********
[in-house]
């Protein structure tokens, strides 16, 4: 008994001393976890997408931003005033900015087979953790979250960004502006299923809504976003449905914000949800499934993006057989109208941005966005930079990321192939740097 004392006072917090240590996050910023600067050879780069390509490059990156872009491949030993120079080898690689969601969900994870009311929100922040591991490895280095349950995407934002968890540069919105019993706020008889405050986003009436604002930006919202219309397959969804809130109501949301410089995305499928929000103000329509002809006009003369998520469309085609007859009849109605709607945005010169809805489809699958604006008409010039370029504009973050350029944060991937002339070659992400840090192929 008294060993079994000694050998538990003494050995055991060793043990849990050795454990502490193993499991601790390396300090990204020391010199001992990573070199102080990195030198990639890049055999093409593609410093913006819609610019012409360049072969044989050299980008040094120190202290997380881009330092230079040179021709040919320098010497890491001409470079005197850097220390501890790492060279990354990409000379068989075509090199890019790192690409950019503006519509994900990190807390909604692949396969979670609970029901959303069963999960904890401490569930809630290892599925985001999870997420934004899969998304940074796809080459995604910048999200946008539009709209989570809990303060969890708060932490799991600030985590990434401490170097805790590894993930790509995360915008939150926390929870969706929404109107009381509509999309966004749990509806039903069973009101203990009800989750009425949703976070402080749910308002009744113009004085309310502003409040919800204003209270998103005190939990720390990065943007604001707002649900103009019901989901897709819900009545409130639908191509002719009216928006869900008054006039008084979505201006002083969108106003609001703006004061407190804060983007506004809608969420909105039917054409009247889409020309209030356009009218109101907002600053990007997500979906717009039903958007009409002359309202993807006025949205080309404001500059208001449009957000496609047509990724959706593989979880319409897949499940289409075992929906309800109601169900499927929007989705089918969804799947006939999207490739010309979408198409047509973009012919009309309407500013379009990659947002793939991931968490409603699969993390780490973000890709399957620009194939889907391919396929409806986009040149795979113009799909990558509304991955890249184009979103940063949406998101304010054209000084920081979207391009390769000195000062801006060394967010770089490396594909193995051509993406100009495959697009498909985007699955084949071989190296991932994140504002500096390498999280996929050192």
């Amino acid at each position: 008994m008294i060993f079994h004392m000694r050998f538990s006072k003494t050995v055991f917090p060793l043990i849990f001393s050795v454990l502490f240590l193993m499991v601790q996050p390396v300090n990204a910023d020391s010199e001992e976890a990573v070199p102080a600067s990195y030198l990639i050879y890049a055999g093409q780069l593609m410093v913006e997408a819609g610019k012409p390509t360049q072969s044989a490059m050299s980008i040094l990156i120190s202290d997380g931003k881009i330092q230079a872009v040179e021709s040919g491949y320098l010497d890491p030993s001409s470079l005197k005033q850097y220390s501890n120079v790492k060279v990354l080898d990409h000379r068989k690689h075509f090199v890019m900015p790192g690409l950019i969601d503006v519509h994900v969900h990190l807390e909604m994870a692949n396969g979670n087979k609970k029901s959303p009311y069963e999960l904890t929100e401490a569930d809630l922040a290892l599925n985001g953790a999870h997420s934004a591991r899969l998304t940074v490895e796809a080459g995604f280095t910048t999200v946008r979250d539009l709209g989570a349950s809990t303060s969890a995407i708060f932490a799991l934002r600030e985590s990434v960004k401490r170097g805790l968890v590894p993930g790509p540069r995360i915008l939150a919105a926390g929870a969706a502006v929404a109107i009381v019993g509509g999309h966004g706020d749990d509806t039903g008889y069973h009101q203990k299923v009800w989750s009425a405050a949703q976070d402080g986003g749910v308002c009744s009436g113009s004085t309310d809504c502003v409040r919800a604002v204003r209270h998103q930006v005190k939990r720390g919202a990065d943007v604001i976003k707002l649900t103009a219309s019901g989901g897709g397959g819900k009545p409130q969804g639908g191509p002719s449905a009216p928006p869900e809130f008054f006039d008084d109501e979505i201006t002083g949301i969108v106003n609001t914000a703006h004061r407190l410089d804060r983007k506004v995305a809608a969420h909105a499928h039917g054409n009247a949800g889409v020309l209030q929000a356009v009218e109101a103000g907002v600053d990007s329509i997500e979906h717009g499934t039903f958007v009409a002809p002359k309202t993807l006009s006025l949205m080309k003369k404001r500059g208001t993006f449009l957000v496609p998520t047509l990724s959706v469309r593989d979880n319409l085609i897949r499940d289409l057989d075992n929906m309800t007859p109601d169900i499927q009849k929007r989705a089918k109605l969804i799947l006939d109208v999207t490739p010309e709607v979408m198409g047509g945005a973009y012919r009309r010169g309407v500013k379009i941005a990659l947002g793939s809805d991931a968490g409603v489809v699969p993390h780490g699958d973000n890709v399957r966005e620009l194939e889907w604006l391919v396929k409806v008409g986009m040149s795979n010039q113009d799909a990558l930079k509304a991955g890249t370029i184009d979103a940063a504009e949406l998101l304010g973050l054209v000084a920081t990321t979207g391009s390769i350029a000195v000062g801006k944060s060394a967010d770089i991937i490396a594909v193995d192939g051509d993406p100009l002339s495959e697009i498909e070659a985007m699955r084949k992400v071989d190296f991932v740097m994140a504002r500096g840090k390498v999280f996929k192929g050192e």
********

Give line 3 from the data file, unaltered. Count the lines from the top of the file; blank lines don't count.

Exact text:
């Amino acid at each position: 008994m008294i060993f079994h004392m000694r050998f538990s006072k003494t050995v055991f917090p060793l043990i849990f001393s050795v454990l502490f240590l193993m499991v601790q996050p390396v300090n990204a910023d020391s010199e001992e976890a990573v070199p102080a600067s990195y030198l990639i050879y890049a055999g093409q780069l593609m410093v913006e997408a819609g610019k012409p390509t360049q072969s044989a490059m050299s980008i040094l990156i120190s202290d997380g931003k881009i330092q230079a872009v040179e021709s040919g491949y320098l010497d890491p030993s001409s470079l005197k005033q850097y220390s501890n120079v790492k060279v990354l080898d990409h000379r068989k690689h075509f090199v890019m900015p790192g690409l950019i969601d503006v519509h994900v969900h990190l807390e909604m994870a692949n396969g979670n087979k609970k029901s959303p009311y069963e999960l904890t929100e401490a569930d809630l922040a290892l599925n985001g953790a999870h997420s934004a591991r899969l998304t940074v490895e796809a080459g995604f280095t910048t999200v946008r979250d539009l709209g989570a349950s809990t303060s969890a995407i708060f932490a799991l934002r600030e985590s990434v960004k401490r170097g805790l968890v590894p993930g790509p540069r995360i915008l939150a919105a926390g929870a969706a502006v929404a109107i009381v019993g509509g999309h966004g706020d749990d509806t039903g008889y069973h009101q203990k299923v009800w989750s009425a405050a949703q976070d402080g986003g749910v308002c009744s009436g113009s004085t309310d809504c502003v409040r919800a604002v204003r209270h998103q930006v005190k939990r720390g919202a990065d943007v604001i976003k707002l649900t103009a219309s019901g989901g897709g397959g819900k009545p409130q969804g639908g191509p002719s449905a009216p928006p869900e809130f008054f006039d008084d109501e979505i201006t002083g949301i969108v106003n609001t914000a703006h004061r407190l410089d804060r983007k506004v995305a809608a969420h909105a499928h039917g054409n009247a949800g889409v020309l209030q929000a356009v009218e109101a103000g907002v600053d990007s329509i997500e979906h717009g499934t039903f958007v009409a002809p002359k309202t993807l006009s006025l949205m080309k003369k404001r500059g208001t993006f449009l957000v496609p998520t047509l990724s959706v469309r593989d979880n319409l085609i897949r499940d289409l057989d075992n929906m309800t007859p109601d169900i499927q009849k929007r989705a089918k109605l969804i799947l006939d109208v999207t490739p010309e709607v979408m198409g047509g945005a973009y012919r009309r010169g309407v500013k379009i941005a990659l947002g793939s809805d991931a968490g409603v489809v699969p993390h780490g699958d973000n890709v399957r966005e620009l194939e889907w604006l391919v396929k409806v008409g986009m040149s795979n010039q113009d799909a990558l930079k509304a991955g890249t370029i184009d979103a940063a504009e949406l998101l304010g973050l054209v000084a920081t990321t979207g391009s390769i350029a000195v000062g801006k944060s060394a967010d770089i991937i490396a594909v193995d192939g051509d993406p100009l002339s495959e697009i498909e070659a985007m699955r084949k992400v071989d190296f991932v740097m994140a504002r500096g840090k390498v999280f996929k192929g050192e």